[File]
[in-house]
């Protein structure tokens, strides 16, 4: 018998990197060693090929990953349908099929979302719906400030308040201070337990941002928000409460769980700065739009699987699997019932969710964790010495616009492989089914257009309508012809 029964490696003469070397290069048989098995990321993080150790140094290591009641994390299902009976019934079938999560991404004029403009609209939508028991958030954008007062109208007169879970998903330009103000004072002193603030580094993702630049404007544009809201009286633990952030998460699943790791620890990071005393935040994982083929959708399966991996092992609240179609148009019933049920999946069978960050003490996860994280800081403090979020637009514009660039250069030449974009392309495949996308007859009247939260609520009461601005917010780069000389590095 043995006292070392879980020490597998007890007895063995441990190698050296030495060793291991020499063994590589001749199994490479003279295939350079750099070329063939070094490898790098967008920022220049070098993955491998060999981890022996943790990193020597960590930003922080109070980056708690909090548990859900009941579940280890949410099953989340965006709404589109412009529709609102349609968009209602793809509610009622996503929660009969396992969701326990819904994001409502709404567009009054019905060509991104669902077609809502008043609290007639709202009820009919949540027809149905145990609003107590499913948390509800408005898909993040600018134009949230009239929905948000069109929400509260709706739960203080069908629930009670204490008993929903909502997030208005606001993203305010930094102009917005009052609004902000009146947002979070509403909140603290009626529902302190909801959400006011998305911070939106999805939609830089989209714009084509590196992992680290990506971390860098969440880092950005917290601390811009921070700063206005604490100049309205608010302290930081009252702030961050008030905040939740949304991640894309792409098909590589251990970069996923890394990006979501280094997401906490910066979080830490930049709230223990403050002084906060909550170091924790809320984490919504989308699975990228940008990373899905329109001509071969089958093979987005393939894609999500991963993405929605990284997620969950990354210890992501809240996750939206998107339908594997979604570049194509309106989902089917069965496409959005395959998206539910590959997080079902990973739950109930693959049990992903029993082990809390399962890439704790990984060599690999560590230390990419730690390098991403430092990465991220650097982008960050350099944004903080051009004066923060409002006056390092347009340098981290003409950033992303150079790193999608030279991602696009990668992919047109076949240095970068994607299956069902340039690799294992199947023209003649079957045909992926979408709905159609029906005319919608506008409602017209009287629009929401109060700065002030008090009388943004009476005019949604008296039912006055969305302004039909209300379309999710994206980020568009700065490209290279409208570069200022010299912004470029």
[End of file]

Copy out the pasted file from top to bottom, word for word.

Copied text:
[in-house]
């Protein structure tokens, strides 16, 4: 018998990197060693090929990953349908099929979302719906400030308040201070337990941002928000409460769980700065739009699987699997019932969710964790010495616009492989089914257009309508012809 029964490696003469070397290069048989098995990321993080150790140094290591009641994390299902009976019934079938999560991404004029403009609209939508028991958030954008007062109208007169879970998903330009103000004072002193603030580094993702630049404007544009809201009286633990952030998460699943790791620890990071005393935040994982083929959708399966991996092992609240179609148009019933049920999946069978960050003490996860994280800081403090979020637009514009660039250069030449974009392309495949996308007859009247939260609520009461601005917010780069000389590095 043995006292070392879980020490597998007890007895063995441990190698050296030495060793291991020499063994590589001749199994490479003279295939350079750099070329063939070094490898790098967008920022220049070098993955491998060999981890022996943790990193020597960590930003922080109070980056708690909090548990859900009941579940280890949410099953989340965006709404589109412009529709609102349609968009209602793809509610009622996503929660009969396992969701326990819904994001409502709404567009009054019905060509991104669902077609809502008043609290007639709202009820009919949540027809149905145990609003107590499913948390509800408005898909993040600018134009949230009239929905948000069109929400509260709706739960203080069908629930009670204490008993929903909502997030208005606001993203305010930094102009917005009052609004902000009146947002979070509403909140603290009626529902302190909801959400006011998305911070939106999805939609830089989209714009084509590196992992680290990506971390860098969440880092950005917290601390811009921070700063206005604490100049309205608010302290930081009252702030961050008030905040939740949304991640894309792409098909590589251990970069996923890394990006979501280094997401906490910066979080830490930049709230223990403050002084906060909550170091924790809320984490919504989308699975990228940008990373899905329109001509071969089958093979987005393939894609999500991963993405929605990284997620969950990354210890992501809240996750939206998107339908594997979604570049194509309106989902089917069965496409959005395959998206539910590959997080079902990973739950109930693959049990992903029993082990809390399962890439704790990984060599690999560590230390990419730690390098991403430092990465991220650097982008960050350099944004903080051009004066923060409002006056390092347009340098981290003409950033992303150079790193999608030279991602696009990668992919047109076949240095970068994607299956069902340039690799294992199947023209003649079957045909992926979408709905159609029906005319919608506008409602017209009287629009929401109060700065002030008090009388943004009476005019949604008296039912006055969305302004039909209300379309999710994206980020568009700065490209290279409208570069200022010299912004470029």